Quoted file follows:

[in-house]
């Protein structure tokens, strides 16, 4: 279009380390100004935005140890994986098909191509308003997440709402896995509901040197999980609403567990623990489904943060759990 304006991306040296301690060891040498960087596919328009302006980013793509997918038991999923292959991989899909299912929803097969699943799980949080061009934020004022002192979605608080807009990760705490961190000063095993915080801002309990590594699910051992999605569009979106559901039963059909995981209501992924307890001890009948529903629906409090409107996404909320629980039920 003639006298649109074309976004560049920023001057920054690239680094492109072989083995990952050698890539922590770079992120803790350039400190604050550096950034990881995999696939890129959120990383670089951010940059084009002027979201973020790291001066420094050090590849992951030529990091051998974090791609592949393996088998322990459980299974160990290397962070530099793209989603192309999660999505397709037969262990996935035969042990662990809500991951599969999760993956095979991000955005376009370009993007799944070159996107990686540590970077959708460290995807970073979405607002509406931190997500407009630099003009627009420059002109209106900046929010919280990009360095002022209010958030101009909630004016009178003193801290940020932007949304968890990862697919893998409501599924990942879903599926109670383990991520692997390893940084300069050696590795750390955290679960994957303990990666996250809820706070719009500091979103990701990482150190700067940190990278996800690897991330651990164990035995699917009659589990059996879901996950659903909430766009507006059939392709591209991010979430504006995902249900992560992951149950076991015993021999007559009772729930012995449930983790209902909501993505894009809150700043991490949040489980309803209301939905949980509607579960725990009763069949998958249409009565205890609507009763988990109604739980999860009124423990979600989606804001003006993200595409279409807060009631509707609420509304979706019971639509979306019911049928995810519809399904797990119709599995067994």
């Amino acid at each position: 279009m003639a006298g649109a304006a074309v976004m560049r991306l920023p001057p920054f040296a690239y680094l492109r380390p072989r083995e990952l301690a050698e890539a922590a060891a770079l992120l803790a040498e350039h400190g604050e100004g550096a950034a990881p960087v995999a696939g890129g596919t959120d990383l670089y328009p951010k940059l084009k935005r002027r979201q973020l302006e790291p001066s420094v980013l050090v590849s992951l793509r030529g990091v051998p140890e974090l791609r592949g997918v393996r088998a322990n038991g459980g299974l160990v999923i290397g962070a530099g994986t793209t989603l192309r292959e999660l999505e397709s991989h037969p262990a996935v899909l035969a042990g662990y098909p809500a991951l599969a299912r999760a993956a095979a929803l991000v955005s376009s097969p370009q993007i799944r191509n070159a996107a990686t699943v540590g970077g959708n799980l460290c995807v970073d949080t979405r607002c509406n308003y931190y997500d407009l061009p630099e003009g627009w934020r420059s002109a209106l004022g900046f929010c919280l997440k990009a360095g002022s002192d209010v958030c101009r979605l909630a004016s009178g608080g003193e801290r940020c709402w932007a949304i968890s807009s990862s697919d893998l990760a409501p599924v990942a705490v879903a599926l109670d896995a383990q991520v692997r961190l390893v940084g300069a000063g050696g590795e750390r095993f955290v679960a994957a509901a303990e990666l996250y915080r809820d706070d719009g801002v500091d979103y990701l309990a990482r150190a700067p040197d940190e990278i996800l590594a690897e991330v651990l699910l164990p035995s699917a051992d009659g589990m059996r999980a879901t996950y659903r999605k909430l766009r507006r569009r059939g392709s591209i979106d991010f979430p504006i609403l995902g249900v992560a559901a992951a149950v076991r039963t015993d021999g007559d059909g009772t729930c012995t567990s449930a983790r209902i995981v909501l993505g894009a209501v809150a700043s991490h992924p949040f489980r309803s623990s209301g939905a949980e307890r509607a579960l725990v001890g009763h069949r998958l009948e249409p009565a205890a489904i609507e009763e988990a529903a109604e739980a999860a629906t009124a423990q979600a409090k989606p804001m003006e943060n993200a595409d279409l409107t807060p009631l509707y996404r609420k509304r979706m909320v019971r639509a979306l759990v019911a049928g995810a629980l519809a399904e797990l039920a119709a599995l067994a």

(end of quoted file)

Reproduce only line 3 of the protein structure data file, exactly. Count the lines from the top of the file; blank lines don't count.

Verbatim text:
């Amino acid at each position: 279009m003639a006298g649109a304006a074309v976004m560049r991306l920023p001057p920054f040296a690239y680094l492109r380390p072989r083995e990952l301690a050698e890539a922590a060891a770079l992120l803790a040498e350039h400190g604050e100004g550096a950034a990881p960087v995999a696939g890129g596919t959120d990383l670089y328009p951010k940059l084009k935005r002027r979201q973020l302006e790291p001066s420094v980013l050090v590849s992951l793509r030529g990091v051998p140890e974090l791609r592949g997918v393996r088998a322990n038991g459980g299974l160990v999923i290397g962070a530099g994986t793209t989603l192309r292959e999660l999505e397709s991989h037969p262990a996935v899909l035969a042990g662990y098909p809500a991951l599969a299912r999760a993956a095979a929803l991000v955005s376009s097969p370009q993007i799944r191509n070159a996107a990686t699943v540590g970077g959708n799980l460290c995807v970073d949080t979405r607002c509406n308003y931190y997500d407009l061009p630099e003009g627009w934020r420059s002109a209106l004022g900046f929010c919280l997440k990009a360095g002022s002192d209010v958030c101009r979605l909630a004016s009178g608080g003193e801290r940020c709402w932007a949304i968890s807009s990862s697919d893998l990760a409501p599924v990942a705490v879903a599926l109670d896995a383990q991520v692997r961190l390893v940084g300069a000063g050696g590795e750390r095993f955290v679960a994957a509901a303990e990666l996250y915080r809820d706070d719009g801002v500091d979103y990701l309990a990482r150190a700067p040197d940190e990278i996800l590594a690897e991330v651990l699910l164990p035995s699917a051992d009659g589990m059996r999980a879901t996950y659903r999605k909430l766009r507006r569009r059939g392709s591209i979106d991010f979430p504006i609403l995902g249900v992560a559901a992951a149950v076991r039963t015993d021999g007559d059909g009772t729930c012995t567990s449930a983790r209902i995981v909501l993505g894009a209501v809150a700043s991490h992924p949040f489980r309803s623990s209301g939905a949980e307890r509607a579960l725990v001890g009763h069949r998958l009948e249409p009565a205890a489904i609507e009763e988990a529903a109604e739980a999860a629906t009124a423990q979600a409090k989606p804001m003006e943060n993200a595409d279409l409107t807060p009631l509707y996404r609420k509304r979706m909320v019971r639509a979306l759990v019911a049928g995810a629980l519809a399904e797990l039920a119709a599995l067994a």